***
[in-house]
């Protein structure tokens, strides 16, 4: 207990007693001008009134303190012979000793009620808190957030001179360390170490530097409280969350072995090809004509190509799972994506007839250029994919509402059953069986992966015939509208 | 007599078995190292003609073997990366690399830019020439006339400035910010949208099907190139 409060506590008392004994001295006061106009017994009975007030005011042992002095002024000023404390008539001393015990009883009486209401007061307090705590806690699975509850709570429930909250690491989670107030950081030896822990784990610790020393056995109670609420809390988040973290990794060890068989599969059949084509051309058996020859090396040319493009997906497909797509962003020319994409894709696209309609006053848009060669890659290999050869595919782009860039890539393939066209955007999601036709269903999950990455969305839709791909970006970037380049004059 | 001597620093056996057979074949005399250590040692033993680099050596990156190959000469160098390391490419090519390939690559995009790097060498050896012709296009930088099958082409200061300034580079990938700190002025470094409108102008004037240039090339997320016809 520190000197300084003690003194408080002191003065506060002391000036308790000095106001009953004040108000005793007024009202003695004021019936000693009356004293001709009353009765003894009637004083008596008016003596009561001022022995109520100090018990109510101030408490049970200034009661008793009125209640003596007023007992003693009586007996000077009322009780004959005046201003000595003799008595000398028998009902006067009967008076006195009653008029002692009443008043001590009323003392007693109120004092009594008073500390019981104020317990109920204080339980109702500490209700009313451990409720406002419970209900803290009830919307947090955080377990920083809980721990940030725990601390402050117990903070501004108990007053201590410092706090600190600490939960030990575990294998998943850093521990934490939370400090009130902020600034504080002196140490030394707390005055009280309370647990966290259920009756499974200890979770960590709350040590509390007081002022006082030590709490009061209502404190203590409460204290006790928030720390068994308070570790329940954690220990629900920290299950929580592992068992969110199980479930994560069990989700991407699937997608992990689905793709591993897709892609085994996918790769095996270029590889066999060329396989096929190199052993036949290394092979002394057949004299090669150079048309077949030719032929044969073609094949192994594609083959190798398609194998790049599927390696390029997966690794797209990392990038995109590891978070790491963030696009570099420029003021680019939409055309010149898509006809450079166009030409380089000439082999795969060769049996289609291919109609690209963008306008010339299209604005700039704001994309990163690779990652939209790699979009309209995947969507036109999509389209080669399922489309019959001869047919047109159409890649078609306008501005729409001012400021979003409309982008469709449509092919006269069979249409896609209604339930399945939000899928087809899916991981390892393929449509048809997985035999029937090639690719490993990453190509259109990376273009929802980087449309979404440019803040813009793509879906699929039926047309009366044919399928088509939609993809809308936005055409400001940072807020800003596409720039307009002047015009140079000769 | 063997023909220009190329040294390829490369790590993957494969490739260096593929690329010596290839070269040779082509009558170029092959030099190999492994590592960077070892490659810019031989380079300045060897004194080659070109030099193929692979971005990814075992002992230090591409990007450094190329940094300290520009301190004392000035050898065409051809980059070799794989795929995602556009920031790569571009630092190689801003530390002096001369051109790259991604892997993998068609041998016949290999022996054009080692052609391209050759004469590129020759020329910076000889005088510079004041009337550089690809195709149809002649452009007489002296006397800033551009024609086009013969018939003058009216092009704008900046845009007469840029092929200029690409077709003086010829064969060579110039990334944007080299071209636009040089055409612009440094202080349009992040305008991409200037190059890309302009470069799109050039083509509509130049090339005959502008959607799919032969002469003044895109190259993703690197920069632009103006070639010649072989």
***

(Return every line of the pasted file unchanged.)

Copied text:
[in-house]
């Protein structure tokens, strides 16, 4: 207990007693001008009134303190012979000793009620808190957030001179360390170490530097409280969350072995090809004509190509799972994506007839250029994919509402059953069986992966015939509208 | 007599078995190292003609073997990366690399830019020439006339400035910010949208099907190139 409060506590008392004994001295006061106009017994009975007030005011042992002095002024000023404390008539001393015990009883009486209401007061307090705590806690699975509850709570429930909250690491989670107030950081030896822990784990610790020393056995109670609420809390988040973290990794060890068989599969059949084509051309058996020859090396040319493009997906497909797509962003020319994409894709696209309609006053848009060669890659290999050869595919782009860039890539393939066209955007999601036709269903999950990455969305839709791909970006970037380049004059 | 001597620093056996057979074949005399250590040692033993680099050596990156190959000469160098390391490419090519390939690559995009790097060498050896012709296009930088099958082409200061300034580079990938700190002025470094409108102008004037240039090339997320016809 520190000197300084003690003194408080002191003065506060002391000036308790000095106001009953004040108000005793007024009202003695004021019936000693009356004293001709009353009765003894009637004083008596008016003596009561001022022995109520100090018990109510101030408490049970200034009661008793009125209640003596007023007992003693009586007996000077009322009780004959005046201003000595003799008595000398028998009902006067009967008076006195009653008029002692009443008043001590009323003392007693109120004092009594008073500390019981104020317990109920204080339980109702500490209700009313451990409720406002419970209900803290009830919307947090955080377990920083809980721990940030725990601390402050117990903070501004108990007053201590410092706090600190600490939960030990575990294998998943850093521990934490939370400090009130902020600034504080002196140490030394707390005055009280309370647990966290259920009756499974200890979770960590709350040590509390007081002022006082030590709490009061209502404190203590409460204290006790928030720390068994308070570790329940954690220990629900920290299950929580592992068992969110199980479930994560069990989700991407699937997608992990689905793709591993897709892609085994996918790769095996270029590889066999060329396989096929190199052993036949290394092979002394057949004299090669150079048309077949030719032929044969073609094949192994594609083959190798398609194998790049599927390696390029997966690794797209990392990038995109590891978070790491963030696009570099420029003021680019939409055309010149898509006809450079166009030409380089000439082999795969060769049996289609291919109609690209963008306008010339299209604005700039704001994309990163690779990652939209790699979009309209995947969507036109999509389209080669399922489309019959001869047919047109159409890649078609306008501005729409001012400021979003409309982008469709449509092919006269069979249409896609209604339930399945939000899928087809899916991981390892393929449509048809997985035999029937090639690719490993990453190509259109990376273009929802980087449309979404440019803040813009793509879906699929039926047309009366044919399928088509939609993809809308936005055409400001940072807020800003596409720039307009002047015009140079000769 | 063997023909220009190329040294390829490369790590993957494969490739260096593929690329010596290839070269040779082509009558170029092959030099190999492994590592960077070892490659810019031989380079300045060897004194080659070109030099193929692979971005990814075992002992230090591409990007450094190329940094300290520009301190004392000035050898065409051809980059070799794989795929995602556009920031790569571009630092190689801003530390002096001369051109790259991604892997993998068609041998016949290999022996054009080692052609391209050759004469590129020759020329910076000889005088510079004041009337550089690809195709149809002649452009007489002296006397800033551009024609086009013969018939003058009216092009704008900046845009007469840029092929200029690409077709003086010829064969060579110039990334944007080299071209636009040089055409612009440094202080349009992040305008991409200037190059890309302009470069799109050039083509509509130049090339005959502008959607799919032969002469003044895109190259993703690197920069632009103006070639010649072989």